As soon as an item is drawn from standby stock, a replacement is
Supply of Material. Watch stock levels closely and order essential
materials far enough in advance to ensure continuous service. It is recommended that
supervisors be familiar with normal and alternate sources of supply and the time each
source usually needs to make delivery. Supervisors generally will follow up orders and
help supply personnel find alternate supply sources if delivery is delayed. Supplies will
be obtained according to normal supply procedures.
Removing Equipment from Service
Short Period. Take precautions to prevent damage to equipment
removed from service for a short time. Factors to be considered and precautions to be
taken depend on the type of equipment and outside conditions. If the outage is likely to
last more than a week, test operate the equipment once a week during that time.
Protracted Period. Special precautions are necessary for equipment that
is to be out of service for long periods. Failure to retire or adequately protect
equipment may cause serious damage during idleness or on resumption of operation.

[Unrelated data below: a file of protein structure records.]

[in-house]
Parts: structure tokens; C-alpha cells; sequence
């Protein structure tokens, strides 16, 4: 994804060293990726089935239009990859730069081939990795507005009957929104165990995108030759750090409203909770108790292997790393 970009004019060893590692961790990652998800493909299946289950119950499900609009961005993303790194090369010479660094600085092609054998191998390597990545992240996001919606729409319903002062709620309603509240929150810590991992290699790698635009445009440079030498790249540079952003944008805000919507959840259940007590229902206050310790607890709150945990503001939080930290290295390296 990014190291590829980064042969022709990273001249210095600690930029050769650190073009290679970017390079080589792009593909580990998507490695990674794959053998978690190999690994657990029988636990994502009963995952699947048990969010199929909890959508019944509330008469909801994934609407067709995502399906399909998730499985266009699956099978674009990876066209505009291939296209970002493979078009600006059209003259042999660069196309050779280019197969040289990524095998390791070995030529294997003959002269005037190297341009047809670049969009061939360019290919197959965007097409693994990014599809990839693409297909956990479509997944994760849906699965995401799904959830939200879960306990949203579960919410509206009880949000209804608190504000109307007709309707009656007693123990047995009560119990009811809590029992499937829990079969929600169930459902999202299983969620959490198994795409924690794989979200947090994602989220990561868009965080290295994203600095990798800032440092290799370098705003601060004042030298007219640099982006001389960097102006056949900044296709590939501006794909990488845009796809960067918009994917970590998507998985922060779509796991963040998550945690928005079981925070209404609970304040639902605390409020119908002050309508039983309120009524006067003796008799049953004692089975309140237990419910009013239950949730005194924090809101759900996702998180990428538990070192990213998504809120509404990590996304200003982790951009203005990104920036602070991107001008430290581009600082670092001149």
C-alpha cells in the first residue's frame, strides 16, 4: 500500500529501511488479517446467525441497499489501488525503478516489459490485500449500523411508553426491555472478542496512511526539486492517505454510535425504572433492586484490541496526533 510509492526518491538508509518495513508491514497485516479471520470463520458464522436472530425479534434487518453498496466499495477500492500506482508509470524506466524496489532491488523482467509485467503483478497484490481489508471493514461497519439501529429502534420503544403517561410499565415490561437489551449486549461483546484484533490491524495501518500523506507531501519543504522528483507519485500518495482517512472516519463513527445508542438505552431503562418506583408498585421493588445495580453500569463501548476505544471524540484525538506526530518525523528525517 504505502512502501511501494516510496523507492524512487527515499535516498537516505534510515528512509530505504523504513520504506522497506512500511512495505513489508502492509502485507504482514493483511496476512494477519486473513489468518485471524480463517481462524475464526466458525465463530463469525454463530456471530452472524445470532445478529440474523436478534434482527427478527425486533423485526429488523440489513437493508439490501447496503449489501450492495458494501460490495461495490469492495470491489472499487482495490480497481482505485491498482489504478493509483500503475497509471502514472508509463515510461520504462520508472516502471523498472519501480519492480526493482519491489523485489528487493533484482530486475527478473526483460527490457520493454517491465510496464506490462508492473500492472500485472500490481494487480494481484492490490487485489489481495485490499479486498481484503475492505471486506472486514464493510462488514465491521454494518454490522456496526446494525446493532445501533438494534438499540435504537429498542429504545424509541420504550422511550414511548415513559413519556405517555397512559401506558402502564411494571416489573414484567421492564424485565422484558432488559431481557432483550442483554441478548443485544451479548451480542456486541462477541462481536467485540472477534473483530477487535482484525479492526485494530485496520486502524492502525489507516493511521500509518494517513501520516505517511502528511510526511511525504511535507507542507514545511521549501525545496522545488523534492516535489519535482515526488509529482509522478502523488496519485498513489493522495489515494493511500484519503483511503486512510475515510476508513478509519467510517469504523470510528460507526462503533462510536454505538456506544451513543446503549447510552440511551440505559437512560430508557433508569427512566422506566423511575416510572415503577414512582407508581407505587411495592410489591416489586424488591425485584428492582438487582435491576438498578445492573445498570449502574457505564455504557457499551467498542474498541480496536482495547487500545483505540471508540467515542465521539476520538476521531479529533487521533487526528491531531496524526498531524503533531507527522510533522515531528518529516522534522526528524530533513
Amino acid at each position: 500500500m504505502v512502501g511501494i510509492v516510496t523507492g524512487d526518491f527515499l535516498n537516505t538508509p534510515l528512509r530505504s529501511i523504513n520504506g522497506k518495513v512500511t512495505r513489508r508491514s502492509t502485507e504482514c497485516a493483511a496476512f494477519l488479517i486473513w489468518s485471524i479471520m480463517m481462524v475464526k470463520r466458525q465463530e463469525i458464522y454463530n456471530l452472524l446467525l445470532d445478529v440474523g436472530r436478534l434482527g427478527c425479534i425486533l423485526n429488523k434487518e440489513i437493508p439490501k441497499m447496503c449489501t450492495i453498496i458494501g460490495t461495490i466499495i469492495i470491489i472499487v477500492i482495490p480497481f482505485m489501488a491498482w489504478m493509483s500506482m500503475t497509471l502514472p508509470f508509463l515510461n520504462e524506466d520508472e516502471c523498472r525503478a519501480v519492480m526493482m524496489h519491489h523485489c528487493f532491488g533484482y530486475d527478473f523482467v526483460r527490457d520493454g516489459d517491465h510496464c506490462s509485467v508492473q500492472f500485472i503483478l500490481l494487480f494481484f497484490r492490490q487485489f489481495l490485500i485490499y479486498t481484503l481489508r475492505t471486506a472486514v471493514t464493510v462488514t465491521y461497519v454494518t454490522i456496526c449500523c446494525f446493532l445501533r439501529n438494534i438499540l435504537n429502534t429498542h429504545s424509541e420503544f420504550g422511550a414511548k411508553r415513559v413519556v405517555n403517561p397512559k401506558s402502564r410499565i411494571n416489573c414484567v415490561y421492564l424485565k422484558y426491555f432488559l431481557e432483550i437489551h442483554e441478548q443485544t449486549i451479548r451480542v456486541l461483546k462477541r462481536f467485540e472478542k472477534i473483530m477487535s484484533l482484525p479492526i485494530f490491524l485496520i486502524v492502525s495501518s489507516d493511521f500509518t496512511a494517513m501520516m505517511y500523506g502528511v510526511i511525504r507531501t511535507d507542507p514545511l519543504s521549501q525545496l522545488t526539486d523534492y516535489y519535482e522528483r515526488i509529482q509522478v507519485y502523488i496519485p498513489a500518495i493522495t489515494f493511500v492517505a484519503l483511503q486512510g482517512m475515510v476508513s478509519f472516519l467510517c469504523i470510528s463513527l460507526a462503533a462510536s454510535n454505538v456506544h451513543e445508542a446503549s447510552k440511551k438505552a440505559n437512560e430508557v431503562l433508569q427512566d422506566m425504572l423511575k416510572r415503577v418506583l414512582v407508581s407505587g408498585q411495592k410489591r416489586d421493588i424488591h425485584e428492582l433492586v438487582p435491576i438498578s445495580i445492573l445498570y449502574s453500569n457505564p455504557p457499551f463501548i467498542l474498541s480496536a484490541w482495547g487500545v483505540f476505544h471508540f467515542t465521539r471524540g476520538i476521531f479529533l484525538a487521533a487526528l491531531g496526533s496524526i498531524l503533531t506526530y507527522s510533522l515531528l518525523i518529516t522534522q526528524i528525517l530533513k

When it is known that the outage will be protracted, dismantle the equipment, if
practical, and protect it against corrosion and other damage with suitable greases, oils,
and rust-preventative compounds or coverings.
Operating under Winter Conditions. Protecting operating and standby
equipment against damage is especially important in cold climates. Make sure
lubricants are changed to winter grades. Drain equipment that is temporarily out of use
or on standby service, or provide proper antifreeze coolant to prevent units (such as
the housings of pumps, radiators, piping and similar items) from freezing or bursting.
Additional information on operating equipment under winter conditions
can be found in par. 2.1.4.
Electrical Equipment. The following maintenance instructions are
general. Perform maintenance of individual pieces of equipment according to the
recommendations of the manufacturer. Operating procedures and ambient conditions,
such as dirt and vibration, may dictate maintenance schedules different from those
General. Major electrical equipment is best maintained by qualified,
experienced electricians and in accordance with the manufacturer's recommendations.